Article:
On protecting her mental health: “Before I reached the point in my life when I was proud to say that I’m a transgender woman, I belonged to a community where a lot of people kept invalidating me. That can be very damaging to one’s mental health. When a lot of people are telling you [negative things], you start believing them. That’s the very thing that destroys you—when your inner voice is also destroying you. I try to avoid that hateful voice within me that tells me na kulang pa rin ako.”
Previously known as Zero Waste Filipina, Angel Mata is now shaping an important discussion about environmentalism through her rebranded blog, Low Impact Filipina. Speaking thoughtfully, she said, “I found out that plastic, or waste in general, is actually a very small portion of the problem. The shift made the blog more inclusive, instead of serving only those who [may be focusing on] perfection instead of progress.” Angel attends several conferences and seminars to spread awareness, especially when local government units (LGUs) are involved, but she is also working towards arming herself with more knowledge: “I want to take my master's degree in Environmental Science.” She'll be taking a five-week academic residency at the University of Montana through the Young South East Asian Leadership Institute (YSEALI), a project of the U.S. government.
On what 2020 looks like for Angel: “As a teacher, one of my goals this year is to create a curriculum. I want to integrate environmentalism into teaching. Conferences and seminars are good, but actually integrating it in the classroom…I think it’ll create a much bigger impact. It’s a process. In our school, the vision, mission, and the goals are connected to environmentalism, so it’s easier for me. But I will be making a curriculum guide that other teachers can access for free.”
On how to protect the environment: “We have existing laws for the environment already. What is lacking is the implementation. And this is where our privilege comes in. [For example, with the sachet economy], we can’t blame the poor din naman kasi that’s what they can afford. So corporations and the government need to provide better alternatives.”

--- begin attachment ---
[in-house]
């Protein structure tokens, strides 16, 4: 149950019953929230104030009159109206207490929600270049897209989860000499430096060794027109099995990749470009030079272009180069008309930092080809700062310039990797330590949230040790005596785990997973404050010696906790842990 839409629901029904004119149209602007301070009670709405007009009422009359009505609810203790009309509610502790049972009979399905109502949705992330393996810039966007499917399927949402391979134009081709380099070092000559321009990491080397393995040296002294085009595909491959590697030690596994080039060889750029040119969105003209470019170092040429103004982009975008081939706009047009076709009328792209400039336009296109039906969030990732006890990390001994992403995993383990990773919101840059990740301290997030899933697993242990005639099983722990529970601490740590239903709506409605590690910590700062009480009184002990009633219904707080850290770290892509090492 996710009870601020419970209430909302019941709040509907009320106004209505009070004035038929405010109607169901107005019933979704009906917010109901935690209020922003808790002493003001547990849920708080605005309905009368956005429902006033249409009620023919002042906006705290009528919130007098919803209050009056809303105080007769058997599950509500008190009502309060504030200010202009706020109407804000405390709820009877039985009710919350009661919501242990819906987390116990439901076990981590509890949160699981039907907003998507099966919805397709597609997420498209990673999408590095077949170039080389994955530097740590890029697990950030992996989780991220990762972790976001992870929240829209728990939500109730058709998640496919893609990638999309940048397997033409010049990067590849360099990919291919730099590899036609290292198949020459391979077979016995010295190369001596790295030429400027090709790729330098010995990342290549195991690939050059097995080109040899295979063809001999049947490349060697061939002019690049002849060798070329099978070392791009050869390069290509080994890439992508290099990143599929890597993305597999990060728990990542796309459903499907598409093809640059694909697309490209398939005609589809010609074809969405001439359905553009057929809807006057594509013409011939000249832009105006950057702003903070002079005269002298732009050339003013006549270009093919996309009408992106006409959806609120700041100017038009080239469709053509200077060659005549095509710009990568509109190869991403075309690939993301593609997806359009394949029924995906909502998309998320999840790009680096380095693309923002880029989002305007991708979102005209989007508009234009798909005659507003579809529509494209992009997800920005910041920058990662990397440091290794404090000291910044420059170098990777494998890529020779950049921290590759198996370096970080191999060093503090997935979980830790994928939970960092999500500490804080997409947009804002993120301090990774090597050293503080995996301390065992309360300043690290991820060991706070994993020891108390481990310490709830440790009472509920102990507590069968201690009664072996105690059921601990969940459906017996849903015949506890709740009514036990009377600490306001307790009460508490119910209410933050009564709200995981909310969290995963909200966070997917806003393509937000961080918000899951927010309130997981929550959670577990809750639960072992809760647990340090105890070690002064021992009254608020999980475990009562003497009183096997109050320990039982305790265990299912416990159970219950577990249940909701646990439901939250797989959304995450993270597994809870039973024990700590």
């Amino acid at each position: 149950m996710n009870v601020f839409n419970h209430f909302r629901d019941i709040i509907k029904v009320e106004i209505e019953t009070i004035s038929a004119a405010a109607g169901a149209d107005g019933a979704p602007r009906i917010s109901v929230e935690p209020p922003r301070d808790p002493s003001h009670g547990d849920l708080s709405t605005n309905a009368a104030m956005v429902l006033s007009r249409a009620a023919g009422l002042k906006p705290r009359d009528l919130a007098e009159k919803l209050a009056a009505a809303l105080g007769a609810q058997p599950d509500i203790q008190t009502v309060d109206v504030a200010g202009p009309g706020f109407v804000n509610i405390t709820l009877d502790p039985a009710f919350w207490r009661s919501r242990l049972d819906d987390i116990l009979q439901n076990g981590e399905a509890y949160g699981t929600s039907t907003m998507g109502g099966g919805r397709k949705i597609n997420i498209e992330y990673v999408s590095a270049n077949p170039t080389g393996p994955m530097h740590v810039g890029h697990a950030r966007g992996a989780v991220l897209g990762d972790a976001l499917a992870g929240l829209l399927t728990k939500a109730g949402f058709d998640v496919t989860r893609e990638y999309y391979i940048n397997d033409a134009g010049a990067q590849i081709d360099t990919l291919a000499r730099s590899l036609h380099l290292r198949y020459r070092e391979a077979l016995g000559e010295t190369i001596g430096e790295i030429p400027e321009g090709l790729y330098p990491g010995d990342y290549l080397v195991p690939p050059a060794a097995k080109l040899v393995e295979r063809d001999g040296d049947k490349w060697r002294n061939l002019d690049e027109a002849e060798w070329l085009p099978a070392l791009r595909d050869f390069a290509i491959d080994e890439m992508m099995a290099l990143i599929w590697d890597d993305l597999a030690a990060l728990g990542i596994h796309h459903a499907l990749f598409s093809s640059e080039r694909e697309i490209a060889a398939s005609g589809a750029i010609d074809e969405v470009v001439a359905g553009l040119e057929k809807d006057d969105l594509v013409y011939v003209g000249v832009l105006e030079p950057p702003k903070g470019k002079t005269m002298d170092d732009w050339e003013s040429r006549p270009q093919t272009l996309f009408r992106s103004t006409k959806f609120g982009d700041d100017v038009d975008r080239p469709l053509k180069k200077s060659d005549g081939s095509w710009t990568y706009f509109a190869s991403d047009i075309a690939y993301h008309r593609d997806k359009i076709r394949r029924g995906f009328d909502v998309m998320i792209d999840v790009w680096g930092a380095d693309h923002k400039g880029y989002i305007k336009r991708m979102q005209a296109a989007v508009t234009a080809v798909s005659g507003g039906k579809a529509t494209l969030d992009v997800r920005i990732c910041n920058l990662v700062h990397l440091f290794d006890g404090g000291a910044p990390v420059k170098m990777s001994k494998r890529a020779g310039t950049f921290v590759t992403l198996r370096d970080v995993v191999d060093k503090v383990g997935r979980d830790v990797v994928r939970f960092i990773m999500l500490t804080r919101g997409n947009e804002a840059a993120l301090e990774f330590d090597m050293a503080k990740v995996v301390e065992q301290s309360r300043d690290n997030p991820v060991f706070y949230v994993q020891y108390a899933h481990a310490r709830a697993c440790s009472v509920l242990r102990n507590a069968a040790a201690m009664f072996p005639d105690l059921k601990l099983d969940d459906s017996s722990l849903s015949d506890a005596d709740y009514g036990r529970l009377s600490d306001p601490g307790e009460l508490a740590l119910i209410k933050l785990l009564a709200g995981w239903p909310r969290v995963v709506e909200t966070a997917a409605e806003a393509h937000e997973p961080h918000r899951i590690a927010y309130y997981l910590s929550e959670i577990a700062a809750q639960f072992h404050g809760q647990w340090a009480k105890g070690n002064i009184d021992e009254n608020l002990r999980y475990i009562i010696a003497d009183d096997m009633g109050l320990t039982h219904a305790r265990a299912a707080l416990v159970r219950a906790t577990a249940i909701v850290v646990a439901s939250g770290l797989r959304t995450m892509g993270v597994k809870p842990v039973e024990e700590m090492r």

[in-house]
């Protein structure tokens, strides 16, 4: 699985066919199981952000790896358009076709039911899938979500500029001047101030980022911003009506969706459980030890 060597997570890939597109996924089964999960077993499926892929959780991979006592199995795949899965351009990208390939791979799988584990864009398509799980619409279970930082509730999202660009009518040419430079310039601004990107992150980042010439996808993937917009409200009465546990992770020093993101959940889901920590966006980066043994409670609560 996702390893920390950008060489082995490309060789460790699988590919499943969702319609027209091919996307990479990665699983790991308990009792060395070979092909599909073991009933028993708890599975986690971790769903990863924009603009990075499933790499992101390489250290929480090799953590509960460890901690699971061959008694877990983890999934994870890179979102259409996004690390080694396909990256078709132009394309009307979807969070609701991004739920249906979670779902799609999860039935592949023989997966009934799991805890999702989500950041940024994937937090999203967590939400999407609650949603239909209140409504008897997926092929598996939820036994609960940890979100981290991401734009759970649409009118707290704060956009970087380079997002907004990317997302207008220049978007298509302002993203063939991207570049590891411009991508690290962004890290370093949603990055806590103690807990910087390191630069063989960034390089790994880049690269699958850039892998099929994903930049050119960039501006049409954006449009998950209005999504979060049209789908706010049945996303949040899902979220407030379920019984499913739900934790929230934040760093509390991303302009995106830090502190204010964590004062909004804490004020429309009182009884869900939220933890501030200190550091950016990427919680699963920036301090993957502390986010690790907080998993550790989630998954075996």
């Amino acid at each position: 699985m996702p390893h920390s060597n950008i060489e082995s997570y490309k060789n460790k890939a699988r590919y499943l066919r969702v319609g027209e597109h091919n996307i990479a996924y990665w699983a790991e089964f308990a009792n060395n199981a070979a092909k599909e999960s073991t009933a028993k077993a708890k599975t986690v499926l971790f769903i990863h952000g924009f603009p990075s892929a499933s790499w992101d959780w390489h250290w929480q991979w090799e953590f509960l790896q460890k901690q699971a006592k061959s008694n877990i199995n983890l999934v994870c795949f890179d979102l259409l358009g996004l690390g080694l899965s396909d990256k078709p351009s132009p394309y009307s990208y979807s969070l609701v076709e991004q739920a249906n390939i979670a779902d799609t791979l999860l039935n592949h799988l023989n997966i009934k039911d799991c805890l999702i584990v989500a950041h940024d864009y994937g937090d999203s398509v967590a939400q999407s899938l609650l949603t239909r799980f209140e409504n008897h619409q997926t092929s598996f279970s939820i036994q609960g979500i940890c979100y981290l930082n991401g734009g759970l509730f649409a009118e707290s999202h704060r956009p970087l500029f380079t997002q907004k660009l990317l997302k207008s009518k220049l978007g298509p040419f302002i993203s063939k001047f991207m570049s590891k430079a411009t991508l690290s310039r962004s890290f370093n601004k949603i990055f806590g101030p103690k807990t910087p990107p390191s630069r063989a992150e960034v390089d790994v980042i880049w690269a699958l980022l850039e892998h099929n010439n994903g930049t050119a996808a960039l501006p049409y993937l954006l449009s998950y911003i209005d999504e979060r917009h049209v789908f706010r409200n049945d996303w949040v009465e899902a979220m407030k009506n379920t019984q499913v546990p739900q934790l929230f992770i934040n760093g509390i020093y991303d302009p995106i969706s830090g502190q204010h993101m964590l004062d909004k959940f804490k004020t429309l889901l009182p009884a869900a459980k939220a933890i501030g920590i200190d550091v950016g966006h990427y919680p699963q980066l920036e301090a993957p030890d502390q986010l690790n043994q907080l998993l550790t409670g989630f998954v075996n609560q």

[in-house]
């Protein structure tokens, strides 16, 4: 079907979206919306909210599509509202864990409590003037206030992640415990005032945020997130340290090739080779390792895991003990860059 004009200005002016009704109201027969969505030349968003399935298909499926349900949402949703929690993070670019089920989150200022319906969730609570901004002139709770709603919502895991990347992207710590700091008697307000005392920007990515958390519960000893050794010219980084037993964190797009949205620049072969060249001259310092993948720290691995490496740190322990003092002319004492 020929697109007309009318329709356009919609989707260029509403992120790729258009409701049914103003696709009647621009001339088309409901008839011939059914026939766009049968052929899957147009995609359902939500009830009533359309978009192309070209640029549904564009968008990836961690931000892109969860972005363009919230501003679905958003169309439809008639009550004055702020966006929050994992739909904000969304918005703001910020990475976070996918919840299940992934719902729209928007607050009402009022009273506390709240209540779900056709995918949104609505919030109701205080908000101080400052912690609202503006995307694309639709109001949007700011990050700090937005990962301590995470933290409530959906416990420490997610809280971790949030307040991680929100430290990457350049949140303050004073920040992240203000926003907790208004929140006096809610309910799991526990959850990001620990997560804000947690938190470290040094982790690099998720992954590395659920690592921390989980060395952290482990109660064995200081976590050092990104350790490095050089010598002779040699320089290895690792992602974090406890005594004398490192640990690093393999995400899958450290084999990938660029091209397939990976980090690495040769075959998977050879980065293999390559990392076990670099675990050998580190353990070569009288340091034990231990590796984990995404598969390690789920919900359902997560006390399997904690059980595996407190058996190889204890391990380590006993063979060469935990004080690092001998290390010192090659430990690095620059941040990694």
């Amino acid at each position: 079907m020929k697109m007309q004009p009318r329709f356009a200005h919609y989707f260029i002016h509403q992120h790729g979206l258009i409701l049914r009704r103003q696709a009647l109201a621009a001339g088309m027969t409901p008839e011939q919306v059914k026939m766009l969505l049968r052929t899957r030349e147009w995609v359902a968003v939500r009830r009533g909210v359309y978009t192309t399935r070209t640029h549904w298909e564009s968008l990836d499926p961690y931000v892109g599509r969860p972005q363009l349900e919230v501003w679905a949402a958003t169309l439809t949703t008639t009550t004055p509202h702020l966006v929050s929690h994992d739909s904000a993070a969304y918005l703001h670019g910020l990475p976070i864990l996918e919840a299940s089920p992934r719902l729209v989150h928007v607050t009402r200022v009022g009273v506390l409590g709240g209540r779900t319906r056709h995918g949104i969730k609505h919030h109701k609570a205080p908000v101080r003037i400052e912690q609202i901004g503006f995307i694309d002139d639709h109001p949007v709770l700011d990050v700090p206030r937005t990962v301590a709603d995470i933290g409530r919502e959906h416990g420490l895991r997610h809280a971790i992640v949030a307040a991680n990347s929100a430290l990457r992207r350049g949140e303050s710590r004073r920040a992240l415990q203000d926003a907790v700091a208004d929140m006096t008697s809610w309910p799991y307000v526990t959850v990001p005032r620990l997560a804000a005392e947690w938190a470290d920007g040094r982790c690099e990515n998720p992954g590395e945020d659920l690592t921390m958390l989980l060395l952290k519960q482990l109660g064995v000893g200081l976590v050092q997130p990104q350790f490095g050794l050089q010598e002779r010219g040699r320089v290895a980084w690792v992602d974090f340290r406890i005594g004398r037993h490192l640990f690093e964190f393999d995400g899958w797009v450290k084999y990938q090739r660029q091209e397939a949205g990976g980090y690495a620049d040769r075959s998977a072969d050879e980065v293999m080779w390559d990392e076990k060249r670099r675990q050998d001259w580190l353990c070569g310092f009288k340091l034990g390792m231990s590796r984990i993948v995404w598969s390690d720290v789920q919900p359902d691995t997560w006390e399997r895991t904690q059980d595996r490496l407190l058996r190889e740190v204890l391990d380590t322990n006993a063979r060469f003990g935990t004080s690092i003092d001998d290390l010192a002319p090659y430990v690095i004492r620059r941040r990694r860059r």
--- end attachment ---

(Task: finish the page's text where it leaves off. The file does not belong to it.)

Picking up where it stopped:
Artist Yeo Kaa knows that in a world hell-bent on dictating who you’re supposed to be, and in her case, what her art is supposed to look like, the bravest move is authenticity. She declared, “Pinipili ko yung sarili ko. Nag-decide ako na hindi na ako susunod sa gusto ng iba.” With boldness that parallels a few, Yeo is known for her vivid, provocative artwork, tackling personal struggles and issues most people shy away from. Of less-than-kind, often unwanted comments about her art, she shared, “Sinasabihan nila ako na wala raw gustong mag-hang ng ganyan sa walls nila. [Pero para sa’kin], okay lang kasi ako ‘to.”
On the people who’ve been following her work: “Nakikita nila yung nangyayari. Minsan, kino-congrats nila ako na parang, ‘O, masaya ka na ngayon, ha.’ Parang okay, nakakaramdam din sila ng change. Hindi ko napansin. Sabi sa’kin nung isang friend ko, ‘Alam mo, mas relaxed ka na ngayon kasi yung paintings mo hindi na cluttered. Hindi ako aware pero nakikita nila na paayos na nang paayos, pakonti nang pakonti yung gulo sa utak [ko]. Nakakatuwa rin.”
On what she wants to try outside of painting: “Last year, nag-installations ako…inflatable…nag-metal din…Sobrang dami, wala lang tayong budget. Yun talaga yung problem ng lahat ng artists. Marami kaming gustong gawin, wala lang talagang budget. Tinatabi ko yung money na kinikita ko para puwede pa ako gumawa ng iba pang bagay.”
*Text has been edited for clarity.
Special thanks to Sheraton Manila.
PHOTOGRAPHY: Mixi Ignacio
ART DIRECTION: Jico Joson & Mixi Ignacio
SHOOT COORDINATOR: Lou Ferrer
SITTINGS EDITOR: Andie Estella
STYLING: Steven Coralde